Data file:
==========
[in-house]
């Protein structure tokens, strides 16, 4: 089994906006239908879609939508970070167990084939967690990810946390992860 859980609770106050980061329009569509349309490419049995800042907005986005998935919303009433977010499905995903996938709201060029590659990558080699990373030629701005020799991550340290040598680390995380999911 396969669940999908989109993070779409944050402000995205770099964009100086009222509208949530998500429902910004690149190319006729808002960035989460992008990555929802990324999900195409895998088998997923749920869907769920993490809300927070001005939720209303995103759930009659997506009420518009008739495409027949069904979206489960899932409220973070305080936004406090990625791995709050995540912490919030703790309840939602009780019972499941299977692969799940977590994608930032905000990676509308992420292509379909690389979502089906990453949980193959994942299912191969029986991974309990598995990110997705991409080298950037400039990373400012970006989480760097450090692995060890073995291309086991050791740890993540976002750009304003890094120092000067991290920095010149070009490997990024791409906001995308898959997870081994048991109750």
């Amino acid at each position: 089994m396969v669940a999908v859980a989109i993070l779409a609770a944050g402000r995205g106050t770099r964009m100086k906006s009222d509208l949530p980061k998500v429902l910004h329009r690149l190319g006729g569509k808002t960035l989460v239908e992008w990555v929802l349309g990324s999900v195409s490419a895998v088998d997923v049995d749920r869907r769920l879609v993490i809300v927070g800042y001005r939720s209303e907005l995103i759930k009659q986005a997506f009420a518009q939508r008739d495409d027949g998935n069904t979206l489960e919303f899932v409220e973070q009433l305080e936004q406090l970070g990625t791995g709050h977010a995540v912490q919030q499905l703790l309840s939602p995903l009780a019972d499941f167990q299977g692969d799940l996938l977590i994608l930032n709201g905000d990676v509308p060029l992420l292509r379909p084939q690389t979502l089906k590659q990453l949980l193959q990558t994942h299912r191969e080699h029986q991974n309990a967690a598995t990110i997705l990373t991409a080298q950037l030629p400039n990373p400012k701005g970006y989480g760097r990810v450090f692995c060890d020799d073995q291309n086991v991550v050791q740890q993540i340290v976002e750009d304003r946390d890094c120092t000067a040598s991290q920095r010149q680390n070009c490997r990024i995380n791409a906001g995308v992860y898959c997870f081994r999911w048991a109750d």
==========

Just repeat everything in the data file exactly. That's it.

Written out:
[in-house]
């Protein structure tokens, strides 16, 4: 089994906006239908879609939508970070167990084939967690990810946390992860 859980609770106050980061329009569509349309490419049995800042907005986005998935919303009433977010499905995903996938709201060029590659990558080699990373030629701005020799991550340290040598680390995380999911 396969669940999908989109993070779409944050402000995205770099964009100086009222509208949530998500429902910004690149190319006729808002960035989460992008990555929802990324999900195409895998088998997923749920869907769920993490809300927070001005939720209303995103759930009659997506009420518009008739495409027949069904979206489960899932409220973070305080936004406090990625791995709050995540912490919030703790309840939602009780019972499941299977692969799940977590994608930032905000990676509308992420292509379909690389979502089906990453949980193959994942299912191969029986991974309990598995990110997705991409080298950037400039990373400012970006989480760097450090692995060890073995291309086991050791740890993540976002750009304003890094120092000067991290920095010149070009490997990024791409906001995308898959997870081994048991109750």
């Amino acid at each position: 089994m396969v669940a999908v859980a989109i993070l779409a609770a944050g402000r995205g106050t770099r964009m100086k906006s009222d509208l949530p980061k998500v429902l910004h329009r690149l190319g006729g569509k808002t960035l989460v239908e992008w990555v929802l349309g990324s999900v195409s490419a895998v088998d997923v049995d749920r869907r769920l879609v993490i809300v927070g800042y001005r939720s209303e907005l995103i759930k009659q986005a997506f009420a518009q939508r008739d495409d027949g998935n069904t979206l489960e919303f899932v409220e973070q009433l305080e936004q406090l970070g990625t791995g709050h977010a995540v912490q919030q499905l703790l309840s939602p995903l009780a019972d499941f167990q299977g692969d799940l996938l977590i994608l930032n709201g905000d990676v509308p060029l992420l292509r379909p084939q690389t979502l089906k590659q990453l949980l193959q990558t994942h299912r191969e080699h029986q991974n309990a967690a598995t990110i997705l990373t991409a080298q950037l030629p400039n990373p400012k701005g970006y989480g760097r990810v450090f692995c060890d020799d073995q291309n086991v991550v050791q740890q993540i340290v976002e750009d304003r946390d890094c120092t000067a040598s991290q920095r010149q680390n070009c490997r990024i995380n791409a906001g995308v992860y898959c997870f081994r999911w048991a109750d």